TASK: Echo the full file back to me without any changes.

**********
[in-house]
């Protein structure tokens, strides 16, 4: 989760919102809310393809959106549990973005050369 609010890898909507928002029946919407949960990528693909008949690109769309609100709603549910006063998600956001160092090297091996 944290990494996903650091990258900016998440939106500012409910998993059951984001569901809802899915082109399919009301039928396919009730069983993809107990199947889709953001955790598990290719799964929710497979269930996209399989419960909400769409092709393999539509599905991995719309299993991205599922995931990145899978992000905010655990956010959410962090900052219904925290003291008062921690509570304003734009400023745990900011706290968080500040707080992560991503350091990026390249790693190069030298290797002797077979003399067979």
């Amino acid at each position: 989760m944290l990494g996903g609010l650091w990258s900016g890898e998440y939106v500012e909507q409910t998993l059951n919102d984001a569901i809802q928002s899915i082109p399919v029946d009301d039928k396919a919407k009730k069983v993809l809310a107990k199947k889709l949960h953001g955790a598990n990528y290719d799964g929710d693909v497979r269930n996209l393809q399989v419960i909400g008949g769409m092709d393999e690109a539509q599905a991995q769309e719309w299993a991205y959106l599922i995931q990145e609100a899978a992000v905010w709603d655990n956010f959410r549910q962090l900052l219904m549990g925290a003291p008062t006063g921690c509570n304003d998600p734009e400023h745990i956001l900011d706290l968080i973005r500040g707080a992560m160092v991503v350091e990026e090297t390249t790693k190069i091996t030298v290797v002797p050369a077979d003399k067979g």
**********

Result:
[in-house]
């Protein structure tokens, strides 16, 4: 989760919102809310393809959106549990973005050369 609010890898909507928002029946919407949960990528693909008949690109769309609100709603549910006063998600956001160092090297091996 944290990494996903650091990258900016998440939106500012409910998993059951984001569901809802899915082109399919009301039928396919009730069983993809107990199947889709953001955790598990290719799964929710497979269930996209399989419960909400769409092709393999539509599905991995719309299993991205599922995931990145899978992000905010655990956010959410962090900052219904925290003291008062921690509570304003734009400023745990900011706290968080500040707080992560991503350091990026390249790693190069030298290797002797077979003399067979």
């Amino acid at each position: 989760m944290l990494g996903g609010l650091w990258s900016g890898e998440y939106v500012e909507q409910t998993l059951n919102d984001a569901i809802q928002s899915i082109p399919v029946d009301d039928k396919a919407k009730k069983v993809l809310a107990k199947k889709l949960h953001g955790a598990n990528y290719d799964g929710d693909v497979r269930n996209l393809q399989v419960i909400g008949g769409m092709d393999e690109a539509q599905a991995q769309e719309w299993a991205y959106l599922i995931q990145e609100a899978a992000v905010w709603d655990n956010f959410r549910q962090l900052l219904m549990g925290a003291p008062t006063g921690c509570n304003d998600p734009e400023h745990i956001l900011d706290l968080i973005r500040g707080a992560m160092v991503v350091e990026e090297t390249t790693k190069i091996t030298v290797v002797p050369a077979d003399k067979g």